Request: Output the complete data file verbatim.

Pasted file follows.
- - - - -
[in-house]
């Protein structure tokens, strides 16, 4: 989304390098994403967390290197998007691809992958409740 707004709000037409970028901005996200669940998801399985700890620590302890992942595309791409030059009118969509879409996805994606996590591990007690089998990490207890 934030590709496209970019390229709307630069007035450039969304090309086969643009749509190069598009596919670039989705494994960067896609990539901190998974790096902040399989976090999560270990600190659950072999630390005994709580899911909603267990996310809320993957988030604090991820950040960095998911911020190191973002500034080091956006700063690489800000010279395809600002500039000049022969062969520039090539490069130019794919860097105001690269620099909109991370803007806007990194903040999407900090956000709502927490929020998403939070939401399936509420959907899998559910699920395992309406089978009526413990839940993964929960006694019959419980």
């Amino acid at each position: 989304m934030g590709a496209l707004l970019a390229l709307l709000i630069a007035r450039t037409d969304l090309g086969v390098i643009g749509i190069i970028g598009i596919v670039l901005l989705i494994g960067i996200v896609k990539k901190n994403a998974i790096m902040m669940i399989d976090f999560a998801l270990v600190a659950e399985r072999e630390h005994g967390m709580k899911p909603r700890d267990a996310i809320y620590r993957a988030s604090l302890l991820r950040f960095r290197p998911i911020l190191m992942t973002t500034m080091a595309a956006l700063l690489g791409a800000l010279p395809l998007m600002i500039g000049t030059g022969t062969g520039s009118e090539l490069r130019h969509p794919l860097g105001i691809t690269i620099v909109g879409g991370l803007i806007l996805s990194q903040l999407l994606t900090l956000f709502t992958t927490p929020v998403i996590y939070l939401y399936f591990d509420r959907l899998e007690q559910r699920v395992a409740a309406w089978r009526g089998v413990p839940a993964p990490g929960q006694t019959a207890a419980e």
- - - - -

[in-house]
């Protein structure tokens, strides 16, 4: 989304390098994403967390290197998007691809992958409740 707004709000037409970028901005996200669940998801399985700890620590302890992942595309791409030059009118969509879409996805994606996590591990007690089998990490207890 934030590709496209970019390229709307630069007035450039969304090309086969643009749509190069598009596919670039989705494994960067896609990539901190998974790096902040399989976090999560270990600190659950072999630390005994709580899911909603267990996310809320993957988030604090991820950040960095998911911020190191973002500034080091956006700063690489800000010279395809600002500039000049022969062969520039090539490069130019794919860097105001690269620099909109991370803007806007990194903040999407900090956000709502927490929020998403939070939401399936509420959907899998559910699920395992309406089978009526413990839940993964929960006694019959419980």
């Amino acid at each position: 989304m934030g590709a496209l707004l970019a390229l709307l709000i630069a007035r450039t037409d969304l090309g086969v390098i643009g749509i190069i970028g598009i596919v670039l901005l989705i494994g960067i996200v896609k990539k901190n994403a998974i790096m902040m669940i399989d976090f999560a998801l270990v600190a659950e399985r072999e630390h005994g967390m709580k899911p909603r700890d267990a996310i809320y620590r993957a988030s604090l302890l991820r950040f960095r290197p998911i911020l190191m992942t973002t500034m080091a595309a956006l700063l690489g791409a800000l010279p395809l998007m600002i500039g000049t030059g022969t062969g520039s009118e090539l490069r130019h969509p794919l860097g105001i691809t690269i620099v909109g879409g991370l803007i806007l996805s990194q903040l999407l994606t900090l956000f709502t992958t927490p929020v998403i996590y939070l939401y399936f591990d509420r959907l899998e007690q559910r699920v395992a409740a309406w089978r009526g089998v413990p839940a993964p990490g929960q006694t019959a207890a419980e």